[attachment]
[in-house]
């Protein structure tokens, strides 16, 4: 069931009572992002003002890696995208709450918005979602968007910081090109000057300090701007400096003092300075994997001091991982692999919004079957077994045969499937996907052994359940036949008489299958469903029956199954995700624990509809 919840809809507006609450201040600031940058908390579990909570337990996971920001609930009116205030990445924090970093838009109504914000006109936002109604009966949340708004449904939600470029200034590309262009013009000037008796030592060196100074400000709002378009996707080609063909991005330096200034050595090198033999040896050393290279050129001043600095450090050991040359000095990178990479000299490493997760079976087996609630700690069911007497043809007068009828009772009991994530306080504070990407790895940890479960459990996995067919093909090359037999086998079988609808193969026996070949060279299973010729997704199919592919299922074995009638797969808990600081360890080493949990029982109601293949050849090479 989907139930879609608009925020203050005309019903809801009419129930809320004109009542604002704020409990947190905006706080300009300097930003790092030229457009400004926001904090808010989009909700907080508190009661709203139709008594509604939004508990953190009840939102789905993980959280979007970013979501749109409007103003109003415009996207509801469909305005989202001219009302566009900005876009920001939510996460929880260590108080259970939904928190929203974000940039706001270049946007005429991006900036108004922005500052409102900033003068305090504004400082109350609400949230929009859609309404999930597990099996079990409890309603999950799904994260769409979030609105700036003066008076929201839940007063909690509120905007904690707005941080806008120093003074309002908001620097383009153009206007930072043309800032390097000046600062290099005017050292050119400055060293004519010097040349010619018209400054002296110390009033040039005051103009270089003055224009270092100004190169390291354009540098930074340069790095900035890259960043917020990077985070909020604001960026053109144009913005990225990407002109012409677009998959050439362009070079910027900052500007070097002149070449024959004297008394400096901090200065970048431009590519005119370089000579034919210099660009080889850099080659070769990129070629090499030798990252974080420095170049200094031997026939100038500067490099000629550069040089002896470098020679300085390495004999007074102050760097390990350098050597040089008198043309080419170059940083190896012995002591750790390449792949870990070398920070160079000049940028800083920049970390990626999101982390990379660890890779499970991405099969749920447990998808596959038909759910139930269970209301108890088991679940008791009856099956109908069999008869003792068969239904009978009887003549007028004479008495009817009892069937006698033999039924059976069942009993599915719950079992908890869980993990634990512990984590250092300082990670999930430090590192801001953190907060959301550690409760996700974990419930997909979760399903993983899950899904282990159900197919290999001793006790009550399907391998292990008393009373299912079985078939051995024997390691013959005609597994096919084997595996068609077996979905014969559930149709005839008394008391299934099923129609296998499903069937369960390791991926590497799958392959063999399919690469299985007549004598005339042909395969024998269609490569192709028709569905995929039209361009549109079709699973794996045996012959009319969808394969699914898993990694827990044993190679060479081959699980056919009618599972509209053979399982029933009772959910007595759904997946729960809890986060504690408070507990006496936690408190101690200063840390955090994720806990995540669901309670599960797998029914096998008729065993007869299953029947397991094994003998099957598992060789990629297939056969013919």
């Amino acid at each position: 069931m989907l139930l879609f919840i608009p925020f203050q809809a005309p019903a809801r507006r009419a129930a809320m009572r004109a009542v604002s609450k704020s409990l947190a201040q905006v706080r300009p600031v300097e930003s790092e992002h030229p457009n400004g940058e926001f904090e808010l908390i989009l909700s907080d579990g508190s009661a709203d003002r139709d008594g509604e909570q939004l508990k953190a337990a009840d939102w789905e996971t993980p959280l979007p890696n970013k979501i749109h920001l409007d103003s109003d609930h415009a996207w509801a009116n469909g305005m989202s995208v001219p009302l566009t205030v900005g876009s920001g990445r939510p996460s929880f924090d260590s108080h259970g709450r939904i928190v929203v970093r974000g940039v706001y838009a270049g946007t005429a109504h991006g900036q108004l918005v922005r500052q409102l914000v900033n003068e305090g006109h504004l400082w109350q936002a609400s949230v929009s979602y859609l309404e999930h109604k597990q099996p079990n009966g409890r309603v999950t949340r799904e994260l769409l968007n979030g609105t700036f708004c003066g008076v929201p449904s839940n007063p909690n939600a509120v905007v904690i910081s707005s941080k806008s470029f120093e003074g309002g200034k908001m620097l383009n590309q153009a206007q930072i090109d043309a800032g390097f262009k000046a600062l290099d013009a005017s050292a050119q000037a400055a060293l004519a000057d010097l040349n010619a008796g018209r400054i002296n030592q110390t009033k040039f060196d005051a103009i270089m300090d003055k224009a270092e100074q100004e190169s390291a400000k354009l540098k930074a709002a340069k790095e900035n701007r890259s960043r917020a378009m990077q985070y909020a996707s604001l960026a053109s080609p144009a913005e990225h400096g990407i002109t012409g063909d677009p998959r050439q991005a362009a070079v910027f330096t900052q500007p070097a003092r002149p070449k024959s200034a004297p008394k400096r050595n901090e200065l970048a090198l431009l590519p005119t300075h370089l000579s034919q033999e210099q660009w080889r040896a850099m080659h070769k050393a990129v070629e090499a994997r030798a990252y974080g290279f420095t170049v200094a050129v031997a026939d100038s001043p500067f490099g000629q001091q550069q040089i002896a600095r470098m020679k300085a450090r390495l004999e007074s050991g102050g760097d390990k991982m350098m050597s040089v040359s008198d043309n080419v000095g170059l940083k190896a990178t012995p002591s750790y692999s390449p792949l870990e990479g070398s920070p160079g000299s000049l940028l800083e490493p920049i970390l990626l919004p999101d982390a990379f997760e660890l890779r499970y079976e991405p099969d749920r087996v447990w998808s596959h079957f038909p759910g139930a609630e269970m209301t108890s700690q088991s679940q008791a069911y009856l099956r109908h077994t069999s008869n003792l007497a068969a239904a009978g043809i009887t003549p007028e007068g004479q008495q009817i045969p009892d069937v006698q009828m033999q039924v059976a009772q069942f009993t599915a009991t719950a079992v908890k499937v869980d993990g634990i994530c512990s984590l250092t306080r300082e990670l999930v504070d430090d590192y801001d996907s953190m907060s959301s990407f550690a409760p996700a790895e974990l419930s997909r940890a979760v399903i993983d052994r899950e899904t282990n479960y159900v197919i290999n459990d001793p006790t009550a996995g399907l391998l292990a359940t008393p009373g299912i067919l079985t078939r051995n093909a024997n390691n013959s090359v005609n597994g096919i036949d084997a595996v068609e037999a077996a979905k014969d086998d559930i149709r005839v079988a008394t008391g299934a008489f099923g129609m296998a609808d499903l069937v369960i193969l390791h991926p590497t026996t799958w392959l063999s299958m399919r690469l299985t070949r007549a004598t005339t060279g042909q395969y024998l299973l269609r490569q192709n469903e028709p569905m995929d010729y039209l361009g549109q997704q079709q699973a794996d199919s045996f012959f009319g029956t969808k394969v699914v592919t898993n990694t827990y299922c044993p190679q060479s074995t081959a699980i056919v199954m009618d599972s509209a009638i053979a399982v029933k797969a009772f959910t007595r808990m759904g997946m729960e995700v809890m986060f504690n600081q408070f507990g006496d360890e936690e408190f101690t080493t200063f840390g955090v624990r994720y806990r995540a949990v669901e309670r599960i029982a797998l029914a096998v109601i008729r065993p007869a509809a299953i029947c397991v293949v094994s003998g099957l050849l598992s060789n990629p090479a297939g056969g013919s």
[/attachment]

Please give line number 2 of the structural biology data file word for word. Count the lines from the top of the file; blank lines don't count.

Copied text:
């Protein structure tokens, strides 16, 4: 069931009572992002003002890696995208709450918005979602968007910081090109000057300090701007400096003092300075994997001091991982692999919004079957077994045969499937996907052994359940036949008489299958469903029956199954995700624990509809 919840809809507006609450201040600031940058908390579990909570337990996971920001609930009116205030990445924090970093838009109504914000006109936002109604009966949340708004449904939600470029200034590309262009013009000037008796030592060196100074400000709002378009996707080609063909991005330096200034050595090198033999040896050393290279050129001043600095450090050991040359000095990178990479000299490493997760079976087996609630700690069911007497043809007068009828009772009991994530306080504070990407790895940890479960459990996995067919093909090359037999086998079988609808193969026996070949060279299973010729997704199919592919299922074995009638797969808990600081360890080493949990029982109601293949050849090479 989907139930879609608009925020203050005309019903809801009419129930809320004109009542604002704020409990947190905006706080300009300097930003790092030229457009400004926001904090808010989009909700907080508190009661709203139709008594509604939004508990953190009840939102789905993980959280979007970013979501749109409007103003109003415009996207509801469909305005989202001219009302566009900005876009920001939510996460929880260590108080259970939904928190929203974000940039706001270049946007005429991006900036108004922005500052409102900033003068305090504004400082109350609400949230929009859609309404999930597990099996079990409890309603999950799904994260769409979030609105700036003066008076929201839940007063909690509120905007904690707005941080806008120093003074309002908001620097383009153009206007930072043309800032390097000046600062290099005017050292050119400055060293004519010097040349010619018209400054002296110390009033040039005051103009270089003055224009270092100004190169390291354009540098930074340069790095900035890259960043917020990077985070909020604001960026053109144009913005990225990407002109012409677009998959050439362009070079910027900052500007070097002149070449024959004297008394400096901090200065970048431009590519005119370089000579034919210099660009080889850099080659070769990129070629090499030798990252974080420095170049200094031997026939100038500067490099000629550069040089002896470098020679300085390495004999007074102050760097390990350098050597040089008198043309080419170059940083190896012995002591750790390449792949870990070398920070160079000049940028800083920049970390990626999101982390990379660890890779499970991405099969749920447990998808596959038909759910139930269970209301108890088991679940008791009856099956109908069999008869003792068969239904009978009887003549007028004479008495009817009892069937006698033999039924059976069942009993599915719950079992908890869980993990634990512990984590250092300082990670999930430090590192801001953190907060959301550690409760996700974990419930997909979760399903993983899950899904282990159900197919290999001793006790009550399907391998292990008393009373299912079985078939051995024997390691013959005609597994096919084997595996068609077996979905014969559930149709005839008394008391299934099923129609296998499903069937369960390791991926590497799958392959063999399919690469299985007549004598005339042909395969024998269609490569192709028709569905995929039209361009549109079709699973794996045996012959009319969808394969699914898993990694827990044993190679060479081959699980056919009618599972509209053979399982029933009772959910007595759904997946729960809890986060504690408070507990006496936690408190101690200063840390955090994720806990995540669901309670599960797998029914096998008729065993007869299953029947397991094994003998099957598992060789990629297939056969013919």